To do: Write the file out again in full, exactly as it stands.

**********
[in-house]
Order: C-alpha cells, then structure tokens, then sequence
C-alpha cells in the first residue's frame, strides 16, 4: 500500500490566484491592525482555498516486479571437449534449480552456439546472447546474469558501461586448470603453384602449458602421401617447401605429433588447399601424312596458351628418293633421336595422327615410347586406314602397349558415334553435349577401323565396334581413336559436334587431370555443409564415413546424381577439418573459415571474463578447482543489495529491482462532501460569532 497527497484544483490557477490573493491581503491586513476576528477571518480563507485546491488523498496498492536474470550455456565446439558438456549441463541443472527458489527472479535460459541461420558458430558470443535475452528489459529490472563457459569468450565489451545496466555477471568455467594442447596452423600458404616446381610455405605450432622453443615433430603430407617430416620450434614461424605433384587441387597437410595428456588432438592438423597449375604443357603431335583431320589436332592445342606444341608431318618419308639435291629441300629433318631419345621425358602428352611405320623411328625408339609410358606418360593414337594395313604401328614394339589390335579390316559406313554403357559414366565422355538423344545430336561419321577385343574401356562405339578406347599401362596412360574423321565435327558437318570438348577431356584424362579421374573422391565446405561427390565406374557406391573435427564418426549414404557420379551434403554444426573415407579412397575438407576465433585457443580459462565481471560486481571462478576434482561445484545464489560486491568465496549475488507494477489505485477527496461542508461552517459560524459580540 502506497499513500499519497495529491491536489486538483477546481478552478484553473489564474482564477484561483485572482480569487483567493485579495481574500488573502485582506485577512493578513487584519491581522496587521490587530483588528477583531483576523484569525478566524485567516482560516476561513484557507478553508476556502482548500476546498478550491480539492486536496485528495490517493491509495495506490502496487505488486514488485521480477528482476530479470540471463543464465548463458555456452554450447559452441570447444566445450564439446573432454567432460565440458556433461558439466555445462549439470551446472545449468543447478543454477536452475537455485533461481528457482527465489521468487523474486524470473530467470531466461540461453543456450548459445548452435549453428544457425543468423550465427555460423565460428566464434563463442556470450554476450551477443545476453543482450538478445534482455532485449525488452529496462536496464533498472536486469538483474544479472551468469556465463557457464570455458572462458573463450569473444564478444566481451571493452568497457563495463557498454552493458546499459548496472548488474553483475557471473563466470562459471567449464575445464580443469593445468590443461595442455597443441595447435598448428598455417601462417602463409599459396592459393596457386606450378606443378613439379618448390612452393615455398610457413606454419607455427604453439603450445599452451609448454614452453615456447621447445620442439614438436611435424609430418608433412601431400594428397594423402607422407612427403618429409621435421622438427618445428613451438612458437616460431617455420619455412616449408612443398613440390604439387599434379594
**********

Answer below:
[in-house]
Order: C-alpha cells, then structure tokens, then sequence
C-alpha cells in the first residue's frame, strides 16, 4: 500500500490566484491592525482555498516486479571437449534449480552456439546472447546474469558501461586448470603453384602449458602421401617447401605429433588447399601424312596458351628418293633421336595422327615410347586406314602397349558415334553435349577401323565396334581413336559436334587431370555443409564415413546424381577439418573459415571474463578447482543489495529491482462532501460569532 497527497484544483490557477490573493491581503491586513476576528477571518480563507485546491488523498496498492536474470550455456565446439558438456549441463541443472527458489527472479535460459541461420558458430558470443535475452528489459529490472563457459569468450565489451545496466555477471568455467594442447596452423600458404616446381610455405605450432622453443615433430603430407617430416620450434614461424605433384587441387597437410595428456588432438592438423597449375604443357603431335583431320589436332592445342606444341608431318618419308639435291629441300629433318631419345621425358602428352611405320623411328625408339609410358606418360593414337594395313604401328614394339589390335579390316559406313554403357559414366565422355538423344545430336561419321577385343574401356562405339578406347599401362596412360574423321565435327558437318570438348577431356584424362579421374573422391565446405561427390565406374557406391573435427564418426549414404557420379551434403554444426573415407579412397575438407576465433585457443580459462565481471560486481571462478576434482561445484545464489560486491568465496549475488507494477489505485477527496461542508461552517459560524459580540 502506497499513500499519497495529491491536489486538483477546481478552478484553473489564474482564477484561483485572482480569487483567493485579495481574500488573502485582506485577512493578513487584519491581522496587521490587530483588528477583531483576523484569525478566524485567516482560516476561513484557507478553508476556502482548500476546498478550491480539492486536496485528495490517493491509495495506490502496487505488486514488485521480477528482476530479470540471463543464465548463458555456452554450447559452441570447444566445450564439446573432454567432460565440458556433461558439466555445462549439470551446472545449468543447478543454477536452475537455485533461481528457482527465489521468487523474486524470473530467470531466461540461453543456450548459445548452435549453428544457425543468423550465427555460423565460428566464434563463442556470450554476450551477443545476453543482450538478445534482455532485449525488452529496462536496464533498472536486469538483474544479472551468469556465463557457464570455458572462458573463450569473444564478444566481451571493452568497457563495463557498454552493458546499459548496472548488474553483475557471473563466470562459471567449464575445464580443469593445468590443461595442455597443441595447435598448428598455417601462417602463409599459396592459393596457386606450378606443378613439379618448390612452393615455398610457413606454419607455427604453439603450445599452451609448454614452453615456447621447445620442439614438436611435424609430418608433412601431400594428397594423402607422407612427403618429409621435421622438427618445428613451438612458437616460431617455420619455412616449408612443398613440390604439387599434379594